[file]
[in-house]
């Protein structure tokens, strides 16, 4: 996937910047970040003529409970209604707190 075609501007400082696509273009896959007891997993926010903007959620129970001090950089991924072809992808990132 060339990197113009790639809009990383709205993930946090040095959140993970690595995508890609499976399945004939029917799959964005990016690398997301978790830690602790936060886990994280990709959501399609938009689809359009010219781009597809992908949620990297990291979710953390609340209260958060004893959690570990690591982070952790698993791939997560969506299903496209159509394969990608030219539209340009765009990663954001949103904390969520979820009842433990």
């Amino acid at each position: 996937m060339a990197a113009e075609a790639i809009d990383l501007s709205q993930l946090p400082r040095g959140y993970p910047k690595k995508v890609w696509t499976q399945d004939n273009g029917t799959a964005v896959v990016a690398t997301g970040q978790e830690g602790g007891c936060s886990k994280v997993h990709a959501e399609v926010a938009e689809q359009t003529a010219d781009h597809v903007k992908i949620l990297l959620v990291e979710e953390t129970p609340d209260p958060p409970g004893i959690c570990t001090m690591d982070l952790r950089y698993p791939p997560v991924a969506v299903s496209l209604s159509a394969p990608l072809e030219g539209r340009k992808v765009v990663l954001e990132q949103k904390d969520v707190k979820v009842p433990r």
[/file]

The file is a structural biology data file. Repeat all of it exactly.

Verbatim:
[in-house]
């Protein structure tokens, strides 16, 4: 996937910047970040003529409970209604707190 075609501007400082696509273009896959007891997993926010903007959620129970001090950089991924072809992808990132 060339990197113009790639809009990383709205993930946090040095959140993970690595995508890609499976399945004939029917799959964005990016690398997301978790830690602790936060886990994280990709959501399609938009689809359009010219781009597809992908949620990297990291979710953390609340209260958060004893959690570990690591982070952790698993791939997560969506299903496209159509394969990608030219539209340009765009990663954001949103904390969520979820009842433990």
């Amino acid at each position: 996937m060339a990197a113009e075609a790639i809009d990383l501007s709205q993930l946090p400082r040095g959140y993970p910047k690595k995508v890609w696509t499976q399945d004939n273009g029917t799959a964005v896959v990016a690398t997301g970040q978790e830690g602790g007891c936060s886990k994280v997993h990709a959501e399609v926010a938009e689809q359009t003529a010219d781009h597809v903007k992908i949620l990297l959620v990291e979710e953390t129970p609340d209260p958060p409970g004893i959690c570990t001090m690591d982070l952790r950089y698993p791939p997560v991924a969506v299903s496209l209604s159509a394969p990608l072809e030219g539209r340009k992808v765009v990663l954001e990132q949103k904390d969520v707190k979820v009842p433990r």